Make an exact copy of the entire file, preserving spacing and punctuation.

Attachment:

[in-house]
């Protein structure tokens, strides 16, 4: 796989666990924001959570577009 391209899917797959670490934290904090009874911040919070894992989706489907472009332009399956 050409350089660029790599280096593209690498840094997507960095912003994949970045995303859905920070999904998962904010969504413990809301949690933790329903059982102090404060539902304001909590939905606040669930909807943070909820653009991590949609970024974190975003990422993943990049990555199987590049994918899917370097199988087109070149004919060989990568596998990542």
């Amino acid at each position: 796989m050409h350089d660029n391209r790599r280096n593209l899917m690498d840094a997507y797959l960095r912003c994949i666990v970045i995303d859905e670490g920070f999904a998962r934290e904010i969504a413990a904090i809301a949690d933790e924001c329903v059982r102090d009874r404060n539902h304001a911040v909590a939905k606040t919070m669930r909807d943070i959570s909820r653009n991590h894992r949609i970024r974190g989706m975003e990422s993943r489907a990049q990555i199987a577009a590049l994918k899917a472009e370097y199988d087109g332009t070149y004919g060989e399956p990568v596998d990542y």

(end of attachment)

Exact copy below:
[in-house]
């Protein structure tokens, strides 16, 4: 796989666990924001959570577009 391209899917797959670490934290904090009874911040919070894992989706489907472009332009399956 050409350089660029790599280096593209690498840094997507960095912003994949970045995303859905920070999904998962904010969504413990809301949690933790329903059982102090404060539902304001909590939905606040669930909807943070909820653009991590949609970024974190975003990422993943990049990555199987590049994918899917370097199988087109070149004919060989990568596998990542």
């Amino acid at each position: 796989m050409h350089d660029n391209r790599r280096n593209l899917m690498d840094a997507y797959l960095r912003c994949i666990v970045i995303d859905e670490g920070f999904a998962r934290e904010i969504a413990a904090i809301a949690d933790e924001c329903v059982r102090d009874r404060n539902h304001a911040v909590a939905k606040t919070m669930r909807d943070i959570s909820r653009n991590h894992r949609i970024r974190g989706m975003e990422s993943r489907a990049q990555i199987a577009a590049l994918k899917a472009e370097y199988d087109g332009t070149y004919g060989e399956p990568v596998d990542y």